If you’ve been reading this blog, you know that for the past month or so I’ve been trying to practice yoga. As a self-proclaimed balance-challenged individual, and as someone who has a really, really hard time “finding her inner calm,” yoga was never exactly my cup of tea. I looked at yogis the same way I looked (ok, still look) at runners: good for them, not for me. But as I started practicing at home (another shout-out to Yogi Adrienne) I was feeling more confident in my yoga abilities, my mind was calmer, and the thought of taking my skills into a public class seemed less scary. Enter Aerial Yoga.
It all started when a coworker (and friend) was in-town last week. She mentioned how stiff she was feeling after her long flight to NYC from LA, and threw out the idea of taking an aerial yoga class to stretch out a bit. My ears perked up. “Aerial yoga?” I said “that could be interesting…” Still off the booze and eager for a non-bar related activity, I quickly told her I’d join, and we invited another coworker/friend along for the ride (the same friend who got me into Yoga with Adrienne!) $25 and a walk across the street from our office to Om Factory, and we were ready for our Aerial Yoga class.
For those of you who have been wondering “WTF is she talking about, what is aerial yoga?” in short, aerial yoga is where a large, silk hammock hangs from the ceiling of a yoga studio (our class had about 15 hammocks), that are suspended so the bottoms are a few inches from the ground. A yoga mat rests underneath, and props such as a blanket and yoga blocks were nearby. The practice boasts increased flexibility and relaxation, and offers a fun twist on classic yoga. Depending on the class, various yoga poses are performed, including inversions, where part or all of your body may be suspended in the air. Talk about a head rush! Our particular class was a “restorative” 75 minute session, where no pose was too extreme, but was held for 3 to 5 minutes.
I really wish I had been able to take photos of myself and friends while we were suspended in positions that made me think I was at my gynecologist's office. We started off slow, but quickly switched to what seemed to be never-ending hip openers, where our thighs were spread-eagle in the air, while our hips were (somewhat uncomfortably) being held up by the silk hammock digging/resting on my skin while my head and shoulders plunged into the earth below me. As I deeply questioned whether or not my hammock could hold me, or if I’d be the first one ever to break through the silk (it’s weighted up to 2000 lbs–clearly we are all fine), it was a bit tricky to “find my focus.” There were stretches with the silk that allowed for further movement than normal, but I have a hard time relaxing with such slow movements (other aerial yoga classes offer a faster-paced yoga style). The last move involved “cocooning” ourselves; where our entire body is enveloped in the silk hammock, your body is outstretched, and you gently sway side to side. As my body gently rocked, I was slowly able to tune out the sounds of midtown, embrace the weird, and start to relax. And then the class was over.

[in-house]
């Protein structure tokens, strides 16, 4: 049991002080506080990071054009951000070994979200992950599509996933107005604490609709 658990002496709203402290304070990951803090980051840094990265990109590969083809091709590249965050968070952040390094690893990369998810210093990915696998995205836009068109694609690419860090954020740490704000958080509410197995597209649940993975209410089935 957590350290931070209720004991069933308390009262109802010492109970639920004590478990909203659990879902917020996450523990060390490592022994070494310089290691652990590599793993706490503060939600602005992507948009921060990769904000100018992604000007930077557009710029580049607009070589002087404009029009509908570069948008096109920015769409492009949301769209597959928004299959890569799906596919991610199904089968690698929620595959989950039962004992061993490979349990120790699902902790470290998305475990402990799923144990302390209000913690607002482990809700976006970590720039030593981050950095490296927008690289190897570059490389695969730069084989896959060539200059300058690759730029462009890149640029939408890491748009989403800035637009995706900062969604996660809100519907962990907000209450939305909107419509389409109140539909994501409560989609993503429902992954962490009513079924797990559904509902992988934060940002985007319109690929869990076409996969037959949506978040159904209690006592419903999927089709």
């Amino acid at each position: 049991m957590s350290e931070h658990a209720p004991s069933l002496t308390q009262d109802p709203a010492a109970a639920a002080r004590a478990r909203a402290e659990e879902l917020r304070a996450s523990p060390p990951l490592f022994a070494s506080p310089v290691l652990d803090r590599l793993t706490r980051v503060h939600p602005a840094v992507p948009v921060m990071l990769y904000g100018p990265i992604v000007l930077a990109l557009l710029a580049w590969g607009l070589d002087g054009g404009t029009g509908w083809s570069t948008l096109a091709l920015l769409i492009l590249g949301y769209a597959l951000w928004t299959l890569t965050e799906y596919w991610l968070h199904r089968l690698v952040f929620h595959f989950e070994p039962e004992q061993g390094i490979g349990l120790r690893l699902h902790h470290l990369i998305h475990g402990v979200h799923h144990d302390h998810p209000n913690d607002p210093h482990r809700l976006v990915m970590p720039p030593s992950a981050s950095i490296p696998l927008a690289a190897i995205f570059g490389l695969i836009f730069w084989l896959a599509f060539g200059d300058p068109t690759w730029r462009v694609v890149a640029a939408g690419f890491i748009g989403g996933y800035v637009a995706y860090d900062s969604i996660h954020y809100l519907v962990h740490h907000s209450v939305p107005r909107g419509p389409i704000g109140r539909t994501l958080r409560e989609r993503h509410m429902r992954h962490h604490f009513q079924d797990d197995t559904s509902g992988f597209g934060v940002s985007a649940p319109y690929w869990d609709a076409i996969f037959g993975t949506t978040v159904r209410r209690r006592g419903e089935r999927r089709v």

Overall, I’d say aerial yoga was a positive experience, if for no other reason than I got to see my friends in ridiculous positions (did I mention I couldn’t stop laughing?). My inner thighs have NEVER felt so stretched out, and I did enjoy the vibe of it all (fancy yoga classes are niceeeee). I think I’d certainly try it again, but opt for a more classic-yoga style class, instead of something slower paced. Have any of you out there tried aerial yoga? What was your experience like?
Let me know what I should try next in the comments below!
I made it! As of yesterday, I’ve successfully completed my second Whole 30 and 31 Days of Yoga Revolution. Not to be all “wow, I’m so proud of myself, look at how great I am” blah blah crap, but honestly, it feels pretty good to know that I was able to successfully do both.
Despite my hesitations going into yoga (refer to this previous post), I think I’m sort of into it now. Not to say that I’ll be going on yoga retreats or constantly referring to my third eye, but I genuinely feel more relaxed and stress-free, and even in just 30 short days, I’ve noticed a huge improvement in my flexibility and stability. But past the physical effects, I also gained something I hadn’t really thought about before–30-40 minutes of peaceful “me” time every. single. day. It’s so easy in life, at least for me, to get caught up in everything else going on in the day–projects at work, supporting friends, taking care of pets, entertaining dates–the list goes on. But it’s important to remember that you’ve got to be the number 1 in your life, and self-care is incredibly important. Maybe that means treating myself to a manicure, taking a fancy workout class, or finally getting a blow out, but for the past 31 days, it meant showing up for myself to do a little yoga. It was a time I set aside just for me everyday, and while some days had to get skipped (and made up for later!) I did my best to show up. I mean, I practiced in my bedroom, so really, no excuses.